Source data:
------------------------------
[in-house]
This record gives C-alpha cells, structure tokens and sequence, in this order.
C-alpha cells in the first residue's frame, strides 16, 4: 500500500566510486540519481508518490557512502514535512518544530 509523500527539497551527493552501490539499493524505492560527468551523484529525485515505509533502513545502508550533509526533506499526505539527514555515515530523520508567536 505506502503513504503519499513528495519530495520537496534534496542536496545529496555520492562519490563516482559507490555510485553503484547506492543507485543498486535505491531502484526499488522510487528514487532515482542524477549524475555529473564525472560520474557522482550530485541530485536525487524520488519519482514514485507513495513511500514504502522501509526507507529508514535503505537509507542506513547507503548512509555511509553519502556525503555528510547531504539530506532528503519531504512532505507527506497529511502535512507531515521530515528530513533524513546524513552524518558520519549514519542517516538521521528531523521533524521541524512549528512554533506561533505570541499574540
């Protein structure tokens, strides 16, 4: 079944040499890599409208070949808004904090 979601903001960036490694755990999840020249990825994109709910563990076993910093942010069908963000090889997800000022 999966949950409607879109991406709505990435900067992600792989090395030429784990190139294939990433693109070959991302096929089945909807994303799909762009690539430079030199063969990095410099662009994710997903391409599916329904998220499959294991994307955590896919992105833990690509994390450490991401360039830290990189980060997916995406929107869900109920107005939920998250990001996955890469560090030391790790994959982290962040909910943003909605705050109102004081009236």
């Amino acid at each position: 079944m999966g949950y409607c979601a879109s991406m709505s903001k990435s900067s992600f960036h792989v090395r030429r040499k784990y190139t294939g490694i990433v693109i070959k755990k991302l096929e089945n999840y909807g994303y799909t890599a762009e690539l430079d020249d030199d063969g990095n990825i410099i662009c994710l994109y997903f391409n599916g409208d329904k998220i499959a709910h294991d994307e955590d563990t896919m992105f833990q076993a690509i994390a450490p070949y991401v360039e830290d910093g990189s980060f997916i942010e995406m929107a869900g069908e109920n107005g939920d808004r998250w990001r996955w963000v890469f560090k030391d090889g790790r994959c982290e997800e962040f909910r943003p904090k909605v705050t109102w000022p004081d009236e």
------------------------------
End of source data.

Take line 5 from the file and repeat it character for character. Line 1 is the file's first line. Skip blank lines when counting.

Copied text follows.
């Amino acid at each position: 079944m999966g949950y409607c979601a879109s991406m709505s903001k990435s900067s992600f960036h792989v090395r030429r040499k784990y190139t294939g490694i990433v693109i070959k755990k991302l096929e089945n999840y909807g994303y799909t890599a762009e690539l430079d020249d030199d063969g990095n990825i410099i662009c994710l994109y997903f391409n599916g409208d329904k998220i499959a709910h294991d994307e955590d563990t896919m992105f833990q076993a690509i994390a450490p070949y991401v360039e830290d910093g990189s980060f997916i942010e995406m929107a869900g069908e109920n107005g939920d808004r998250w990001r996955w963000v890469f560090k030391d090889g790790r994959c982290e997800e962040f909910r943003p904090k909605v705050t109102w000022p004081d009236e």